Choke is the common name for an obstruction of the oesophagus of a horse.
A horse or pony with choke will be in an acutely distressed state, coughing, spluttering and struggling to breathe and swallow properly.
One of the key features of equine choke is the appearance of food materials at the horse's nostrils. This is beacause the arrangement of the palate prevents food that is regurgitated from re-entering the horse or pony's mouth.
A prolonged episode of choke can cause scar tissue in the oesophagus and pneumoniacan occur as a result of fluid or feed getting into the lungs during an attack.
Although the muscles in a horse's gullet are strong, their strength is not limitless.
A greedy pony or horse may get Choke when he gulps down a large mouthful of dry hay, sugar beet, pony nuts, carrots or other dry and absorbent food.
The waves of contraction in the muscular wall of the horses's oesophagus may only succeed in carrying the food down part way.
The contractions may run out of steam somewhere in the lower neck or chest of the horse.
Another swallow will simply pile up more of the food at the site of the blockage.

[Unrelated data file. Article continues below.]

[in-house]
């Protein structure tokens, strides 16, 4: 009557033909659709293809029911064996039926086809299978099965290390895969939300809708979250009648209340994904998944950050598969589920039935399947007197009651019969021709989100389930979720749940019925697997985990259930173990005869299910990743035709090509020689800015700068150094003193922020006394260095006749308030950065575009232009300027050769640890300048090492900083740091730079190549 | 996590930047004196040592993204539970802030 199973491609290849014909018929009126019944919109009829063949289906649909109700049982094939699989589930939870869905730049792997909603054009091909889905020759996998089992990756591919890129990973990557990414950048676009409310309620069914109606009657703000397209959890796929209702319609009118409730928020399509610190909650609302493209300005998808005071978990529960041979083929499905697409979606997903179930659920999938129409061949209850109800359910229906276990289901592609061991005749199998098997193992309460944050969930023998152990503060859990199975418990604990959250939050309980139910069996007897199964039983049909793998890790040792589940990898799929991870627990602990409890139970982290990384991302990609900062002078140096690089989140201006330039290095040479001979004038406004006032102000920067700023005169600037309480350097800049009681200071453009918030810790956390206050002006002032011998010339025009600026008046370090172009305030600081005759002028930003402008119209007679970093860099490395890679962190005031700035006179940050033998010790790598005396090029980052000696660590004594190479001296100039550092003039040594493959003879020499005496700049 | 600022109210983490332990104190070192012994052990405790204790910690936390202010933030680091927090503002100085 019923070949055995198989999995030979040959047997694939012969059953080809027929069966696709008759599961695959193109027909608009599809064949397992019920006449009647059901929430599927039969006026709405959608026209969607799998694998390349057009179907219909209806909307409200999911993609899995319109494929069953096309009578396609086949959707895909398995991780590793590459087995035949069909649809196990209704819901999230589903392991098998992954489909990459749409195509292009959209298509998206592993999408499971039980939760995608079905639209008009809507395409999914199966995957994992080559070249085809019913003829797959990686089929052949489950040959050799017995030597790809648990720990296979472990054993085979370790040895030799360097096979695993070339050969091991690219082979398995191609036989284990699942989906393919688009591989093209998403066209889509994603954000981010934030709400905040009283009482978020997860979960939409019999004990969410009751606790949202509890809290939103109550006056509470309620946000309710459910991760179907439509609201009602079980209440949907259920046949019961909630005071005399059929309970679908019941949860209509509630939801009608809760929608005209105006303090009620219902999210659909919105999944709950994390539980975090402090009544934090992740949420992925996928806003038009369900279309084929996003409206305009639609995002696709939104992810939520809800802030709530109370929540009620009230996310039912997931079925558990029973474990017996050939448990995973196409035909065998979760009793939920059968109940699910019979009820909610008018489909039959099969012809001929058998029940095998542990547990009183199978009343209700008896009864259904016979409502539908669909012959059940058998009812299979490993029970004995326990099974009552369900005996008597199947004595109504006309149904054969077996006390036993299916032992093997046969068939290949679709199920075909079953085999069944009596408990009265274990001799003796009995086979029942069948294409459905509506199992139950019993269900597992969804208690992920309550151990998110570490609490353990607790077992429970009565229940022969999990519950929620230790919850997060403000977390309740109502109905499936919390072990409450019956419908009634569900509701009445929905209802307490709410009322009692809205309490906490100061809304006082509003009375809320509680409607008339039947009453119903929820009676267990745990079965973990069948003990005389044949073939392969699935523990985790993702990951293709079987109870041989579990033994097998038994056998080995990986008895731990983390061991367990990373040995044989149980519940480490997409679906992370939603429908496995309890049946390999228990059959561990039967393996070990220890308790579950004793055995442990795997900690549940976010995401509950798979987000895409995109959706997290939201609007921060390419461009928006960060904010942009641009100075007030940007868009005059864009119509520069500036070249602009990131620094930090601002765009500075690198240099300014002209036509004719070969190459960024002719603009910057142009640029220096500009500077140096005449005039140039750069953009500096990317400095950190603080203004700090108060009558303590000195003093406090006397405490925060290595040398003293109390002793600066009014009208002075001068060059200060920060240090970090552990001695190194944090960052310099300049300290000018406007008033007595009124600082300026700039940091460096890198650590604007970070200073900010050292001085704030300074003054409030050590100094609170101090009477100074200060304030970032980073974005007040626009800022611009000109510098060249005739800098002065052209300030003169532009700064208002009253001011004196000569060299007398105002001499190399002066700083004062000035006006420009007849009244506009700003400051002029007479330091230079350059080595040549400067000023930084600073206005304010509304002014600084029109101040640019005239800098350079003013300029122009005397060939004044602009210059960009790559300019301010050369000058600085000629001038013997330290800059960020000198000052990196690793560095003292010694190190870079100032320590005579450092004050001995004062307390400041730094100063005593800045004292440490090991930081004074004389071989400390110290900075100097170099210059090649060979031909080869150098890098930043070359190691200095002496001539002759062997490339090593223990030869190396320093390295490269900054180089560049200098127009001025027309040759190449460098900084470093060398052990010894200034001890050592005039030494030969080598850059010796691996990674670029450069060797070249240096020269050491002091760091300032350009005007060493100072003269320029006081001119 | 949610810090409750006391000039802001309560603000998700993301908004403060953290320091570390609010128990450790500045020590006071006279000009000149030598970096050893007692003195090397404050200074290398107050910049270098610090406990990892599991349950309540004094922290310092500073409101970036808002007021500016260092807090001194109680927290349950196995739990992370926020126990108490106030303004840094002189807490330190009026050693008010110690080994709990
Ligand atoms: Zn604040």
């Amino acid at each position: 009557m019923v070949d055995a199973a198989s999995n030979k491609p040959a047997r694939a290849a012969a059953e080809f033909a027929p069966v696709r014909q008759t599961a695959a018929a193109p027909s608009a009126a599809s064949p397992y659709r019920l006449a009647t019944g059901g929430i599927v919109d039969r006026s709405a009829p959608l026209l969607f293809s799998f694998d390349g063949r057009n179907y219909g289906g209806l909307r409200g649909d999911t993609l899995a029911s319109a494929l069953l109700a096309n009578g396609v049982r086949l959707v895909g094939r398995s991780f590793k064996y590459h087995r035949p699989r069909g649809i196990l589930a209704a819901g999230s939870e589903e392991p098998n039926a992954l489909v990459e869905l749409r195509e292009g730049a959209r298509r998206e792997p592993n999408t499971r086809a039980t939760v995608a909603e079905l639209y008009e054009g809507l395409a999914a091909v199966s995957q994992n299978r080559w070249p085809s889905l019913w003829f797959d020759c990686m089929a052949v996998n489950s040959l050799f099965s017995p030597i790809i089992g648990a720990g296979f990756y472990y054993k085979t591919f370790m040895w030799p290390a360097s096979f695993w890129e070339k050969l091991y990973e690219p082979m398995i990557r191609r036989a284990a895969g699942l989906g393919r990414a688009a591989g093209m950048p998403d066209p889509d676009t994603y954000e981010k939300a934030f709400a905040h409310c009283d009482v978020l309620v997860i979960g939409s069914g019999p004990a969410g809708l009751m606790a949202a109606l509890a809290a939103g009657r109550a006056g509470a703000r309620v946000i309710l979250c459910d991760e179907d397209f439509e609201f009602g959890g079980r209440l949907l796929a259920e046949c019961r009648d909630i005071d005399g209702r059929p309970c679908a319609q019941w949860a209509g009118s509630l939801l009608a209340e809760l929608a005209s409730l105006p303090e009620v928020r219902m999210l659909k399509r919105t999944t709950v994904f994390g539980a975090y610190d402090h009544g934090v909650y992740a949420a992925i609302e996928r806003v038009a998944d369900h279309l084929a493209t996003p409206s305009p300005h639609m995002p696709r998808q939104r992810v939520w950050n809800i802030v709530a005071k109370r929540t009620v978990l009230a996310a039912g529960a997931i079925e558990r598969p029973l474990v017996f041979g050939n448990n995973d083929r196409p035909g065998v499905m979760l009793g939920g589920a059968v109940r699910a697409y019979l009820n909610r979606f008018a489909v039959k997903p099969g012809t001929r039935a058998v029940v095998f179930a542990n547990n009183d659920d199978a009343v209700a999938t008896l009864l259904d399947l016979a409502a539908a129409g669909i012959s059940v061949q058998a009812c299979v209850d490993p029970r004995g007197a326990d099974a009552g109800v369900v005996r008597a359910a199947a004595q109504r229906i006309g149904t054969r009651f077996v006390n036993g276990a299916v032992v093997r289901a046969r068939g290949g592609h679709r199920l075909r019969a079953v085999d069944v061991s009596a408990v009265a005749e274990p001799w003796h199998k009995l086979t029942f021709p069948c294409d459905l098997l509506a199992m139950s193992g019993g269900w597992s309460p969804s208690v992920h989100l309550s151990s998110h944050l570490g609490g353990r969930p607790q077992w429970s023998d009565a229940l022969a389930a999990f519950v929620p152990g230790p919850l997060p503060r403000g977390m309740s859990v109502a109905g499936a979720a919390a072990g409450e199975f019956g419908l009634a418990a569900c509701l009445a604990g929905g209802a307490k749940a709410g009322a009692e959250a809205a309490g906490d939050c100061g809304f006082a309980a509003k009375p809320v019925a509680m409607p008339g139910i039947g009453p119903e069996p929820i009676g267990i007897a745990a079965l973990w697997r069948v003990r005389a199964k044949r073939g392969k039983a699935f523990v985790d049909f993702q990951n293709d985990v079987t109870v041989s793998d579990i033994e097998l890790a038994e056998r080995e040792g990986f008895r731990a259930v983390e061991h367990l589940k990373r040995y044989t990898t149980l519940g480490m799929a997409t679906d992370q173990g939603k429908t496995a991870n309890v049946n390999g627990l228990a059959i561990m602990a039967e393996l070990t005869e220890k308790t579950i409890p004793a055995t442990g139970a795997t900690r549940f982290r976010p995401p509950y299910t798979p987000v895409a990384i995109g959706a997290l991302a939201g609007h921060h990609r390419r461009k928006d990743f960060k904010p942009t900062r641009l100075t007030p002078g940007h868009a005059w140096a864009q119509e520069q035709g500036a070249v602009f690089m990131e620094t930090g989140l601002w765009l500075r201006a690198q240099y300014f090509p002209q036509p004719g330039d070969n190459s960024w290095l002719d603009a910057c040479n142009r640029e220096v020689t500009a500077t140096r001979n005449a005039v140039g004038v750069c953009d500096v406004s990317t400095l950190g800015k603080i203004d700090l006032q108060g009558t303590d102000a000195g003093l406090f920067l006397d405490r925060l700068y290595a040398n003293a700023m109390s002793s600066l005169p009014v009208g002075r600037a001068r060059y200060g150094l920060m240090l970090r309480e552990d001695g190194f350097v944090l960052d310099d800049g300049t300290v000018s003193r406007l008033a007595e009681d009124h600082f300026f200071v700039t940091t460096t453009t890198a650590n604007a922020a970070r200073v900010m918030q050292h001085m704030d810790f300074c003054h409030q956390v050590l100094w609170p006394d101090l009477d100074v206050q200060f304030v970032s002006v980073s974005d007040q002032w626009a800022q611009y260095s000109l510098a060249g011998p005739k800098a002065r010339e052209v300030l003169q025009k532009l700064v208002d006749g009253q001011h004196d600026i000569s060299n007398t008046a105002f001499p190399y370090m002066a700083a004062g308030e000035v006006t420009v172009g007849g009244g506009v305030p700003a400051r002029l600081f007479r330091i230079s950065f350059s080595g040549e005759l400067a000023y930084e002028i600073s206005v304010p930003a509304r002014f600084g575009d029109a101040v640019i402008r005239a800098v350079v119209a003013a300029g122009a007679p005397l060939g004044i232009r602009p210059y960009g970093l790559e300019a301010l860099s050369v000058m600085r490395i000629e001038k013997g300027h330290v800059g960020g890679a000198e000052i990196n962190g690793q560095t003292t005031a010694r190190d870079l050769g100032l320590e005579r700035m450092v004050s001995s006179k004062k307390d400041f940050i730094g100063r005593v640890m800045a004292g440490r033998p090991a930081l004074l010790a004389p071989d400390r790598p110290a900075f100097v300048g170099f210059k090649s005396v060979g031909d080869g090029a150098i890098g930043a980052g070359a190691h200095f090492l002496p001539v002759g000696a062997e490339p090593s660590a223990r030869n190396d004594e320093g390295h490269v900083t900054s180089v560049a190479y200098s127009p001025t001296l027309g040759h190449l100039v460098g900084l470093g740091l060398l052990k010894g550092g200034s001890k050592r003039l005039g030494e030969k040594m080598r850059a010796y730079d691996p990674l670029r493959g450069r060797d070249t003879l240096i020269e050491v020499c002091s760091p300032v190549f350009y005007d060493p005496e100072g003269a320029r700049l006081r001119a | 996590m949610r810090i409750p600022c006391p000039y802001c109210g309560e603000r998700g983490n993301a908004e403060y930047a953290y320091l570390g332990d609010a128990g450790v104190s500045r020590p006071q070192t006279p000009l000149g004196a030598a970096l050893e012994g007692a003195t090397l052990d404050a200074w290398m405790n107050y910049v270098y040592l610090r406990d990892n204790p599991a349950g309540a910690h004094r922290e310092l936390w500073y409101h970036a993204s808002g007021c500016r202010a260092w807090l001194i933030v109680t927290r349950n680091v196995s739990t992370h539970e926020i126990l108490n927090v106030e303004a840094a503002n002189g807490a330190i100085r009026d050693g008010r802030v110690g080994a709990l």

Once the process has been clogged up the jammed mass of food material will soak up the lubricating secretions from the lining of the horse's oesophagus. Then the gullet will become dry and thoroughly impacted.
If the attack of choke is not cleared by the initial bout of of coughing and heaving the horse will move into a quieter phase of choke in which the reflex stimulation to cough is lost
The horse or pony will become depressed and stand about with food debris and saliva coming out of his nostrils each time that he swallows.
Homeopathic remedies for Ringbone | Advice about using a lungeing cavesson | Horse and Hound - Choke